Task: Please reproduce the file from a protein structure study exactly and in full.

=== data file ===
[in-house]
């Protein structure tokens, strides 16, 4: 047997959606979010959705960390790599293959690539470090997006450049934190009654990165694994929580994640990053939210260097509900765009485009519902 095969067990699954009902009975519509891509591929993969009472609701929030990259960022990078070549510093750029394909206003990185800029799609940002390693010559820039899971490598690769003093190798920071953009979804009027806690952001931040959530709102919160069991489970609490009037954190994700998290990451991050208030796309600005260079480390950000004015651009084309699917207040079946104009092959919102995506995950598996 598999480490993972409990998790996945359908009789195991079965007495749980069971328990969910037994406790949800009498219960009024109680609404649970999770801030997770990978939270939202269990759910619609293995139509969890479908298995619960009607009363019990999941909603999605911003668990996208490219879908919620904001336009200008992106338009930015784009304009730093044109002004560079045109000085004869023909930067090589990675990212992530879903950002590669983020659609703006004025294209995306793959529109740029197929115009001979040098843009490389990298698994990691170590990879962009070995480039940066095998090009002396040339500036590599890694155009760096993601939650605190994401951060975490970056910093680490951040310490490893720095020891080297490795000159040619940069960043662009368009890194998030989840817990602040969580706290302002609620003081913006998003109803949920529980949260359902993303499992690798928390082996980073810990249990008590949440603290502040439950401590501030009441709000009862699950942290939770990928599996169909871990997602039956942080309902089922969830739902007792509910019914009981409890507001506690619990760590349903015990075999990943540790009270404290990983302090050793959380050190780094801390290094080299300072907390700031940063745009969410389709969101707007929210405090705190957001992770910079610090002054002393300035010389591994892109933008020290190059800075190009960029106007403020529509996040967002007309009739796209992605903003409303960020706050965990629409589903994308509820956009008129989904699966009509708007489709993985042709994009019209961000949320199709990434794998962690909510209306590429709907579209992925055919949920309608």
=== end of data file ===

[in-house]
């Protein structure tokens, strides 16, 4: 047997959606979010959705960390790599293959690539470090997006450049934190009654990165694994929580994640990053939210260097509900765009485009519902 095969067990699954009902009975519509891509591929993969009472609701929030990259960022990078070549510093750029394909206003990185800029799609940002390693010559820039899971490598690769003093190798920071953009979804009027806690952001931040959530709102919160069991489970609490009037954190994700998290990451991050208030796309600005260079480390950000004015651009084309699917207040079946104009092959919102995506995950598996 598999480490993972409990998790996945359908009789195991079965007495749980069971328990969910037994406790949800009498219960009024109680609404649970999770801030997770990978939270939202269990759910619609293995139509969890479908298995619960009607009363019990999941909603999605911003668990996208490219879908919620904001336009200008992106338009930015784009304009730093044109002004560079045109000085004869023909930067090589990675990212992530879903950002590669983020659609703006004025294209995306793959529109740029197929115009001979040098843009490389990298698994990691170590990879962009070995480039940066095998090009002396040339500036590599890694155009760096993601939650605190994401951060975490970056910093680490951040310490490893720095020891080297490795000159040619940069960043662009368009890194998030989840817990602040969580706290302002609620003081913006998003109803949920529980949260359902993303499992690798928390082996980073810990249990008590949440603290502040439950401590501030009441709000009862699950942290939770990928599996169909871990997602039956942080309902089922969830739902007792509910019914009981409890507001506690619990760590349903015990075999990943540790009270404290990983302090050793959380050190780094801390290094080299300072907390700031940063745009969410389709969101707007929210405090705190957001992770910079610090002054002393300035010389591994892109933008020290190059800075190009960029106007403020529509996040967002007309009739796209992605903003409303960020706050965990629409589903994308509820956009008129989904699966009509708007489709993985042709994009019209961000949320199709990434794998962690909510209306590429709907579209992925055919949920309608």